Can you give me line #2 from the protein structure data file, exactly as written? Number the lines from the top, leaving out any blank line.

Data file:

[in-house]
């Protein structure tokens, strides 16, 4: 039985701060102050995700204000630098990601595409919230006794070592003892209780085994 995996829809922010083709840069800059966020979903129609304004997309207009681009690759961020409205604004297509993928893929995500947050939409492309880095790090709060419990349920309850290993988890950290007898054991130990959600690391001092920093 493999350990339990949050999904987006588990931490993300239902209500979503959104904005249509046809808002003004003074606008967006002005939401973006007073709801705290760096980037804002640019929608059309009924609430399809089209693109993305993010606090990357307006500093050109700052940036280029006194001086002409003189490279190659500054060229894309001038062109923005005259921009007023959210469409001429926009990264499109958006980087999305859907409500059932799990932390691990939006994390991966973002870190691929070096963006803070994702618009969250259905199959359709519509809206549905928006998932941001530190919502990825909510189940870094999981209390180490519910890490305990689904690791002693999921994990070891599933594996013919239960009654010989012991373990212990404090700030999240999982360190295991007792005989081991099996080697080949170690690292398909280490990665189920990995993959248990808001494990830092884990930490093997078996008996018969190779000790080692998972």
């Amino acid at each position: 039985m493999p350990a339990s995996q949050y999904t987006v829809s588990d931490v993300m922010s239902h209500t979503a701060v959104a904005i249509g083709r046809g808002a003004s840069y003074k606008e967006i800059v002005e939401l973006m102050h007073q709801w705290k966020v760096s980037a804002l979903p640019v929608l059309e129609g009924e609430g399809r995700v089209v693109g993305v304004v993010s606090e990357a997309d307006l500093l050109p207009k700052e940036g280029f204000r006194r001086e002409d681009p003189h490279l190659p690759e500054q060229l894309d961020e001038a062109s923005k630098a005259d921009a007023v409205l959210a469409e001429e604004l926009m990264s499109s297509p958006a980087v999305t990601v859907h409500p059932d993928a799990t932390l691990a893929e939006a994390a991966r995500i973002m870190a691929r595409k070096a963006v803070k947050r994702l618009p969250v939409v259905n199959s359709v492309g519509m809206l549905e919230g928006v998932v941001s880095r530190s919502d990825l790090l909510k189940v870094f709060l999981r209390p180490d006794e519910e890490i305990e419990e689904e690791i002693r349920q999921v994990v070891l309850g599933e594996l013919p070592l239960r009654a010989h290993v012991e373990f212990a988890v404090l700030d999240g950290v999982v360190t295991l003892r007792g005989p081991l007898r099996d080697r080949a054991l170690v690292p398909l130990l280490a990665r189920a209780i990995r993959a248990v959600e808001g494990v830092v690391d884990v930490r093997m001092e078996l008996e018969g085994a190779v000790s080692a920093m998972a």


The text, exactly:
């Protein structure tokens, strides 16, 4: 039985701060102050995700204000630098990601595409919230006794070592003892209780085994 995996829809922010083709840069800059966020979903129609304004997309207009681009690759961020409205604004297509993928893929995500947050939409492309880095790090709060419990349920309850290993988890950290007898054991130990959600690391001092920093 493999350990339990949050999904987006588990931490993300239902209500979503959104904005249509046809808002003004003074606008967006002005939401973006007073709801705290760096980037804002640019929608059309009924609430399809089209693109993305993010606090990357307006500093050109700052940036280029006194001086002409003189490279190659500054060229894309001038062109923005005259921009007023959210469409001429926009990264499109958006980087999305859907409500059932799990932390691990939006994390991966973002870190691929070096963006803070994702618009969250259905199959359709519509809206549905928006998932941001530190919502990825909510189940870094999981209390180490519910890490305990689904690791002693999921994990070891599933594996013919239960009654010989012991373990212990404090700030999240999982360190295991007792005989081991099996080697080949170690690292398909280490990665189920990995993959248990808001494990830092884990930490093997078996008996018969190779000790080692998972």